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Old 10-27-2010, 08:47 AM   #51
Join Date: Jan 2005
Posts: 1,996
Re: Is two Days a week enough?

Hi George,

I don't want to give an impression that I totally disagree with you. I don't. And more often than not, when I do disagree, it's usually fractions instead of large amounts. For the most part and in regards to Modern Aikido, I agree with your post. I just wanted to look at specific parts in more detail.

George S. Ledyard wrote: View Post
Without exception, every senior teacher of Aikido with whom I am familiar spent some significant period of time during which they trained virtually every day, often more than one class each day. Ikeda Sensei told me that, remembering Mary Heiny Sensei when she was at Hombu Dojo, she not only trained every day, she trained in every class every day. Hardly anyone trains in all the classes... they start in the early am and go til the late evening.
From what I can gather, so please correct me where I get things wrong:

There were three to four classes per day at Hombu for most of the Aikido seniors out there. Class time was an hour to an hour and a half? Don't have my notes here.

But, from around 1945-1955, classes at Hombu were uncommon and not well attended. And during those years, Ueshiba Morihei didn't spend a whole lot of time at Hombu. If he did, it was lecturing most of an hour for one class (the early class).

Even from 1955 to his death, Ueshiba Morihei really only had one official class (that is when he was at Hombu and did actively teach) and that was the early morning one.

We are left with Ueshiba Kisshomaru, Tohei Koichi and a few other senior teachers to instruct. This is the first critical area to address in regards to training. Is two days a week enough? Consider that a lot of the Modern Aikido Seniors only had access to Ueshiba Morihei for at most 5 hours a week. If current Modern Aikido practice is 1.5 hours a day, then two days a week is 3 hours. Certainly an equal amount of hands-on time that a lot of Modern Aikido Seniors had.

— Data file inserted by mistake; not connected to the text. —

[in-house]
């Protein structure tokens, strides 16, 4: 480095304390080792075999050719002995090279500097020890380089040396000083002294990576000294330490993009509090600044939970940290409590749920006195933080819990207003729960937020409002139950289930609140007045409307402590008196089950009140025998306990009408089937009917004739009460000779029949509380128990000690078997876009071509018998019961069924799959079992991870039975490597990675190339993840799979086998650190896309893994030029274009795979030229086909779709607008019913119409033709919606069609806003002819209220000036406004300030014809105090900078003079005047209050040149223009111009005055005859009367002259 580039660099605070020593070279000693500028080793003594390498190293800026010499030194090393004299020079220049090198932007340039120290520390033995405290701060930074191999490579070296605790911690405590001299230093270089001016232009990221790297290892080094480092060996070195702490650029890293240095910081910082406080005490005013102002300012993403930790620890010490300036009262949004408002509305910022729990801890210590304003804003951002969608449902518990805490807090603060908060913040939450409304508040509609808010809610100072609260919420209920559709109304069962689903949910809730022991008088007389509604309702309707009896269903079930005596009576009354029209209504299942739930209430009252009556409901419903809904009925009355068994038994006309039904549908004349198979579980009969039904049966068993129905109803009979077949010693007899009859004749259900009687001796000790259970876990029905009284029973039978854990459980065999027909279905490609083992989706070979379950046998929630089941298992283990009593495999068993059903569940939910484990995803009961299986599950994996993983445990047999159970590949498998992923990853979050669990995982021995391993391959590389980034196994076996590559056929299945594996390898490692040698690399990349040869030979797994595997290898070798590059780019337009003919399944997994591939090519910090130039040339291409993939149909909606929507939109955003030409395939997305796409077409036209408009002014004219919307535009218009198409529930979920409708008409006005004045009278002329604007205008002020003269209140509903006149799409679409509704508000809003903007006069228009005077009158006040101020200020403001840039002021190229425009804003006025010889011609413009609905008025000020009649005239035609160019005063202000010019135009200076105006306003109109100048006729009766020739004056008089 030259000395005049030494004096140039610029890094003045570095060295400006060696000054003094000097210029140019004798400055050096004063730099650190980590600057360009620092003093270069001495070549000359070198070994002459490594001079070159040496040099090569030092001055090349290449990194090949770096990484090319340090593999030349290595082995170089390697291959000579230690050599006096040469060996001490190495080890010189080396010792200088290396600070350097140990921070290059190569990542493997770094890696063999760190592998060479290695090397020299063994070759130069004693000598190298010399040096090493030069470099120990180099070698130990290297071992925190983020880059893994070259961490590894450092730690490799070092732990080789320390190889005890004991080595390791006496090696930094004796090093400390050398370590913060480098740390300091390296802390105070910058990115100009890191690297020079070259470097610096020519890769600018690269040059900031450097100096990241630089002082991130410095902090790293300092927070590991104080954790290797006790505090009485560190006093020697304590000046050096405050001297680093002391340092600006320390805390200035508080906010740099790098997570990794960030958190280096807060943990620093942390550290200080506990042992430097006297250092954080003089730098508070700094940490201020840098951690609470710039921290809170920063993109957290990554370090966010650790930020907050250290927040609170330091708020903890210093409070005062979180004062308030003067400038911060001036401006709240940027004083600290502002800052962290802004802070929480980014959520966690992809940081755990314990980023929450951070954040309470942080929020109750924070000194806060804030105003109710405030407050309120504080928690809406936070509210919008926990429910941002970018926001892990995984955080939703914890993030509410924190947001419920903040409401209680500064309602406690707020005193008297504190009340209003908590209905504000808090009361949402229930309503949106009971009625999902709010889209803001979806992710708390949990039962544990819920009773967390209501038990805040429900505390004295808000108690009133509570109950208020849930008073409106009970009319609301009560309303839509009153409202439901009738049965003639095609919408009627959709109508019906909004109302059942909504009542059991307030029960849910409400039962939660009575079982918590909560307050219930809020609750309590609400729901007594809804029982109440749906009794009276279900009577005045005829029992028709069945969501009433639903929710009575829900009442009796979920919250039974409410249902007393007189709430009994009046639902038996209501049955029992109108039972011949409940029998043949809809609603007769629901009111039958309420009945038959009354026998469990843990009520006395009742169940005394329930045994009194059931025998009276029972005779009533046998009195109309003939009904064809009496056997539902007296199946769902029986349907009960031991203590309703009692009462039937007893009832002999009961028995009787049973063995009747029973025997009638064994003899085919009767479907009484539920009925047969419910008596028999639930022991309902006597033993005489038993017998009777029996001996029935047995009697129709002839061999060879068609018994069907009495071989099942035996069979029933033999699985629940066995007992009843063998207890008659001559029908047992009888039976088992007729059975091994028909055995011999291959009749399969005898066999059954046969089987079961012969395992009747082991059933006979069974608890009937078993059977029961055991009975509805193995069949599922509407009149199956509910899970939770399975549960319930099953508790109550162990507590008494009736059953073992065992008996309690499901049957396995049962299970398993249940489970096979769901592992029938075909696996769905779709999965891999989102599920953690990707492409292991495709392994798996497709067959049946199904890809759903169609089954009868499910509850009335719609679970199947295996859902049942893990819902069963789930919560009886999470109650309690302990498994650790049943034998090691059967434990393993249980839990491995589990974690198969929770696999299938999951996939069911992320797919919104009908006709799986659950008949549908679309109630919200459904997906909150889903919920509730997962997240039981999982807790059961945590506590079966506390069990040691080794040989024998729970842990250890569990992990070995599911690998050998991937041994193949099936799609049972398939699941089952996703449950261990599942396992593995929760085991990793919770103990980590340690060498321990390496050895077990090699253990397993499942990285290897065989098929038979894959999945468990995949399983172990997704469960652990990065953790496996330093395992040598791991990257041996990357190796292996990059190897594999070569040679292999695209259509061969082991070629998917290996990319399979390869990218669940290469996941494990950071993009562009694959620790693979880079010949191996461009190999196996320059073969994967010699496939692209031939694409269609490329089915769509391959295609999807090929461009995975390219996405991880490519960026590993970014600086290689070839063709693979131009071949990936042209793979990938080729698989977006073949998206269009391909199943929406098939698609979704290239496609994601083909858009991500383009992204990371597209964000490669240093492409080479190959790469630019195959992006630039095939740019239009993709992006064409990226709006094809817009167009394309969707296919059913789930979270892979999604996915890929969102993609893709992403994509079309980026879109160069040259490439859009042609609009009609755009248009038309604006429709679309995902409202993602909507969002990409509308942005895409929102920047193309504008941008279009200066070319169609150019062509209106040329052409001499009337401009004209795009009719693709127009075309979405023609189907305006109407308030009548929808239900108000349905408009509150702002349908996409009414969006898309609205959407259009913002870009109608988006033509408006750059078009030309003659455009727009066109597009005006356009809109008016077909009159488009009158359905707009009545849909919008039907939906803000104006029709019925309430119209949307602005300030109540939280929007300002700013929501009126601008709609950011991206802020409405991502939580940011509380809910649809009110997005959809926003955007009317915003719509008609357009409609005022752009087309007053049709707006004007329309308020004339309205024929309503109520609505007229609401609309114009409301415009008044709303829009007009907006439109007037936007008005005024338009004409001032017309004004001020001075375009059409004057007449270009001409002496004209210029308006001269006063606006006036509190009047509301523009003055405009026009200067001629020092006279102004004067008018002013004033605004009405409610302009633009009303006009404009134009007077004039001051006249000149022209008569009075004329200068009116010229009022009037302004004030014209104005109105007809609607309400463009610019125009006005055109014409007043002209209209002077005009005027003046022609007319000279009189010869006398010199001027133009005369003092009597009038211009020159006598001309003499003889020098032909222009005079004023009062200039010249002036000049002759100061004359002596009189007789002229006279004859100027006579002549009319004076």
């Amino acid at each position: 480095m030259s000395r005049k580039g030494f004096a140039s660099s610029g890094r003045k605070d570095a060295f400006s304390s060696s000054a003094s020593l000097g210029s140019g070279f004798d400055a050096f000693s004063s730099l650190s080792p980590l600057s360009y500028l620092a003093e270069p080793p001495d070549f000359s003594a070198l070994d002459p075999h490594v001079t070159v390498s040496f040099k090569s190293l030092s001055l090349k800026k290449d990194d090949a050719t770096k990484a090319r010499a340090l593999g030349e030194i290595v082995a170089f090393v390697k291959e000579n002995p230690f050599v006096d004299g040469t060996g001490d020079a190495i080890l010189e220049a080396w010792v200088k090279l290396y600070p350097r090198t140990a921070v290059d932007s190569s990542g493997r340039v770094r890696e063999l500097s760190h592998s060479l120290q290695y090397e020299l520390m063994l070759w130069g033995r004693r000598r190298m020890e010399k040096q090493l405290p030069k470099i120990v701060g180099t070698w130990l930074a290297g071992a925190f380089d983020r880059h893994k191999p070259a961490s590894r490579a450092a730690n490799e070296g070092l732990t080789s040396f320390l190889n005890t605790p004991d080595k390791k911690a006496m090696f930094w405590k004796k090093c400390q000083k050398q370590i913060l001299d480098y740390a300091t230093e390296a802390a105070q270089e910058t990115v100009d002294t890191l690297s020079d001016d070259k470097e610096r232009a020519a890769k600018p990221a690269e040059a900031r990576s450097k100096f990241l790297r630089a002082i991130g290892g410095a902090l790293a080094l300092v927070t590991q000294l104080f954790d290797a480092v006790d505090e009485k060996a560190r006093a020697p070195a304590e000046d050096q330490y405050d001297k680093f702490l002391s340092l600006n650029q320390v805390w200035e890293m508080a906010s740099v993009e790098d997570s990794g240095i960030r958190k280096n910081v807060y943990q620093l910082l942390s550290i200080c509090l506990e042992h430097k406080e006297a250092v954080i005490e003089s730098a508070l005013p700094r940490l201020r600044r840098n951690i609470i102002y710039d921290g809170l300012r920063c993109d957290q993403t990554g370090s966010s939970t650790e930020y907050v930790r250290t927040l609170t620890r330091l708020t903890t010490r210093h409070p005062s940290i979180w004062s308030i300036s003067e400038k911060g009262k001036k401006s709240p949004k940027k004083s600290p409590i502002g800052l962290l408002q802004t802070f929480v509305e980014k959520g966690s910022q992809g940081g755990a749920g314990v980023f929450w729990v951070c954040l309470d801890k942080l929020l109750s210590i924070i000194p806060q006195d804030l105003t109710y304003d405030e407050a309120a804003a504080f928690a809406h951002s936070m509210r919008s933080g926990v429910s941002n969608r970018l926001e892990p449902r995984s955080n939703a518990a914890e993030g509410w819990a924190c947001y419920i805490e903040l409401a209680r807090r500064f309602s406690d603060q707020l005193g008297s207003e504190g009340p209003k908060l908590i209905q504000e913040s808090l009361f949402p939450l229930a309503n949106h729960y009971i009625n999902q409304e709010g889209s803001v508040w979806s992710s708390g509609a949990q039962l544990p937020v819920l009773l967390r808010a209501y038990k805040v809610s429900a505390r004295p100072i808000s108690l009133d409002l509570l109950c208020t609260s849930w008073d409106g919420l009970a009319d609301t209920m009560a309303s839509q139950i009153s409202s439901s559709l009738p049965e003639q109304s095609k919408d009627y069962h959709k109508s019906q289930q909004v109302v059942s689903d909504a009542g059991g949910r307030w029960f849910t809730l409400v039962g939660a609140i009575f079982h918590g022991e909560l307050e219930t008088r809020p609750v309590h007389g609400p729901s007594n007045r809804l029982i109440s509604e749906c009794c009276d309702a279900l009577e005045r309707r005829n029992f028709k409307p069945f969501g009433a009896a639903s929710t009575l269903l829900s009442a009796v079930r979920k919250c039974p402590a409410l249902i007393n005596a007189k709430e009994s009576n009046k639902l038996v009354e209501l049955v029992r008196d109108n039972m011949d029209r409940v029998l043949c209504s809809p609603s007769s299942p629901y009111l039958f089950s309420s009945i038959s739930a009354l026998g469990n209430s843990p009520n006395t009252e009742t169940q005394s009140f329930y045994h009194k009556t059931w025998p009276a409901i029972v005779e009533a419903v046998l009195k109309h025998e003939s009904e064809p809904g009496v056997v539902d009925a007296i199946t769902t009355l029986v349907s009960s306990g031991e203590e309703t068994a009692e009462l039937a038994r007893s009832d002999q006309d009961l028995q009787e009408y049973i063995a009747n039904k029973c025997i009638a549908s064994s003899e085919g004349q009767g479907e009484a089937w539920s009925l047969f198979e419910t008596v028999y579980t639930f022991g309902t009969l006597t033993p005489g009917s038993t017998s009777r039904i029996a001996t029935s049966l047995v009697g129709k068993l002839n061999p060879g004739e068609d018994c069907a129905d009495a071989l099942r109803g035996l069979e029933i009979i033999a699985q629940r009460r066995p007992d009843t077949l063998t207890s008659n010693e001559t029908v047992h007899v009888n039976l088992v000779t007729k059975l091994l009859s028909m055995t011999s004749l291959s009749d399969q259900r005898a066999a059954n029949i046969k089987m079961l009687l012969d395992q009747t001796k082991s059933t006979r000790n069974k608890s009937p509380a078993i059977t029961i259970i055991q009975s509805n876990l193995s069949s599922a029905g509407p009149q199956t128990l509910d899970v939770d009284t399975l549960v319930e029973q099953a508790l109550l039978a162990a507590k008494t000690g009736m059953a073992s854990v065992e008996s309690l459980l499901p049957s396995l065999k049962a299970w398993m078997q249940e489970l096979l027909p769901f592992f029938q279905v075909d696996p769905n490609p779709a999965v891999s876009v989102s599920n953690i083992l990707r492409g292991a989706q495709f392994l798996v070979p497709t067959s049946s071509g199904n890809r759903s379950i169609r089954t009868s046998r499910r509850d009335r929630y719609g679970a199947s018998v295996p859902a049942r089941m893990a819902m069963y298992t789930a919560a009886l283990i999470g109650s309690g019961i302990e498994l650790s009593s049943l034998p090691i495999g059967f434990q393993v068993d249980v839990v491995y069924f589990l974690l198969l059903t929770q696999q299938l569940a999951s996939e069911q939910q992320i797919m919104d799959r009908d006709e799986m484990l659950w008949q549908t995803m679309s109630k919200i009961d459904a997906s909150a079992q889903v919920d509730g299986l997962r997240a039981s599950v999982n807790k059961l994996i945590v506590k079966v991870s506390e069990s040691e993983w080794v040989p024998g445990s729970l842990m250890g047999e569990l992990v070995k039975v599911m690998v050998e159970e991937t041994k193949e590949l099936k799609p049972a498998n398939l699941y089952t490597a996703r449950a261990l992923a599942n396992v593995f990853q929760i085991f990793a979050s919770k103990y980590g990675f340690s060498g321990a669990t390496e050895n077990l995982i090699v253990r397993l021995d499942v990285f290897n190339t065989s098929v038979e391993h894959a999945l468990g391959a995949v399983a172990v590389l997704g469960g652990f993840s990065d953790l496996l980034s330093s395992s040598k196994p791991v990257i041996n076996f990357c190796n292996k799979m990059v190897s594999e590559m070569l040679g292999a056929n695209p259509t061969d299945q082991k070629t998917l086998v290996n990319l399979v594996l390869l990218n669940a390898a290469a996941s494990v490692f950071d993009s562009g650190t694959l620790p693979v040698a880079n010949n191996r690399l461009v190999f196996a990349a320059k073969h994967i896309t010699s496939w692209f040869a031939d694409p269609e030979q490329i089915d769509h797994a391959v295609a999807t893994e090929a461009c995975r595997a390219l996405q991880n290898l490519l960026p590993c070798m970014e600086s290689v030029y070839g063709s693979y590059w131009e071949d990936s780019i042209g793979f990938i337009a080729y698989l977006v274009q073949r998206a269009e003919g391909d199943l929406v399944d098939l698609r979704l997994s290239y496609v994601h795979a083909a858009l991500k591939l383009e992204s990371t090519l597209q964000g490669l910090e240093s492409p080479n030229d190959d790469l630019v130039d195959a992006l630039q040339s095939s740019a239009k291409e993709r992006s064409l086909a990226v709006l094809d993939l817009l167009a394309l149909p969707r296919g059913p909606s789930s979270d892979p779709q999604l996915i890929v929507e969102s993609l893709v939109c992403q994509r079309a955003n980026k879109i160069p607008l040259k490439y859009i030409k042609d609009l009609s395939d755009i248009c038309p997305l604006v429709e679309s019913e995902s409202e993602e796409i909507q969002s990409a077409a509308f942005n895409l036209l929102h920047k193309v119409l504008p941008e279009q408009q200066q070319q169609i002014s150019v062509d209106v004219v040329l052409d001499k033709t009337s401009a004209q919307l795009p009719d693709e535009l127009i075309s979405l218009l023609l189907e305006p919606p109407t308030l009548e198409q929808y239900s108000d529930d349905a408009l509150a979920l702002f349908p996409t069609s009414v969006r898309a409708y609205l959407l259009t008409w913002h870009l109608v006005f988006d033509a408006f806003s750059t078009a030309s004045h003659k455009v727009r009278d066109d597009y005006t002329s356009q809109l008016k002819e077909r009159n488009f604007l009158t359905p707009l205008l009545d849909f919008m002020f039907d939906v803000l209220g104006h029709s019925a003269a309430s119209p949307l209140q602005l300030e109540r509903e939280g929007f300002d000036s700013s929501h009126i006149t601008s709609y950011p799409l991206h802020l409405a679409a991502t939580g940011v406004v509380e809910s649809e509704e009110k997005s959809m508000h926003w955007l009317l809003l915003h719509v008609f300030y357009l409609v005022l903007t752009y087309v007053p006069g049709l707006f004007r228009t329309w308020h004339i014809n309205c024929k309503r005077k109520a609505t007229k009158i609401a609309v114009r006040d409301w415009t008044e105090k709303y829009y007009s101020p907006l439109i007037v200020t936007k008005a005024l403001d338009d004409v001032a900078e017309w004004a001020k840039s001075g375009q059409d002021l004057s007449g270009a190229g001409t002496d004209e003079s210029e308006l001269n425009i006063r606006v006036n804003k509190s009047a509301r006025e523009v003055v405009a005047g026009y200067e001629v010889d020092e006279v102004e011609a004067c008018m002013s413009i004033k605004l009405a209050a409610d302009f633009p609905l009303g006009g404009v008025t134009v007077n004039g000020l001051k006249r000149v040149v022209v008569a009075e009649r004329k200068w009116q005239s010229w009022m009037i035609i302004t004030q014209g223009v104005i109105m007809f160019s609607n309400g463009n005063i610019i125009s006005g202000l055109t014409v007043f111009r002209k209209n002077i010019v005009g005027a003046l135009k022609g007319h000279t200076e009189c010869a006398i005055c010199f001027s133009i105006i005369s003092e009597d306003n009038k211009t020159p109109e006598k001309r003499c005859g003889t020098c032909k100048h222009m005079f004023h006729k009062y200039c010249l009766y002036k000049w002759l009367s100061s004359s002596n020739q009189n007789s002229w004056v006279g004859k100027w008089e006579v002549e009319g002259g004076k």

But, let's take a look at Modern Aikido's creators: Kisshomaru and Tohei. If we look to them and the amount of time Seniors had training ... we can see quite a lot more time spent per week. So, in this regard, yes, two days a week won't hold up very well.

George S. Ledyard wrote: View Post
So, if Mary Heiny Sensei is someone we are striving to model our training after, does anyone think they can become as good as that by training a fraction of the amount she trained? One could make the same argument about virtually any of our teachers.
The dedication some of the Modern Aikido Seniors had (and have) is certainly very exemplary. I think Mary Heiny has shown that. I think she held herself to a standard very few of us will ever reach. And I think that's it is also very sad that she was at Hombu at a time when Ueshiba Morihei wasn't teaching the secrets of aiki, wasn't there often to teach, and didn't care if anyone surpassed him. Had Ueshiba Morihei actively taught what he knew ...

Certainly the case for other people, too.

George S. Ledyard wrote: View Post
Everyone wants to feel good about what they are doing. Everyone makes the commitment he or she feels fits into their life as they currently live it. But what must it be like to be a teacher looking out at the student population knowing that very few of them are even trying to be excellent at the art, much less master what that teacher is capable of passing on.

Every year I go to big events at which my own teacher is instructing. This man trained with the Founder and the other post war giants of Aikido for 15 years. I watch as he tries to teach something more advanced and cannot because so many of the people are simply not training hard enough to come back each year better than the year before. So each year he tells them the same things are wrong and they go home and come back the next year with the same things wrong. So he can't teach what he'd like to teach because the majority of the folks aren't ready for it. And they won't be ready for it the way they are training.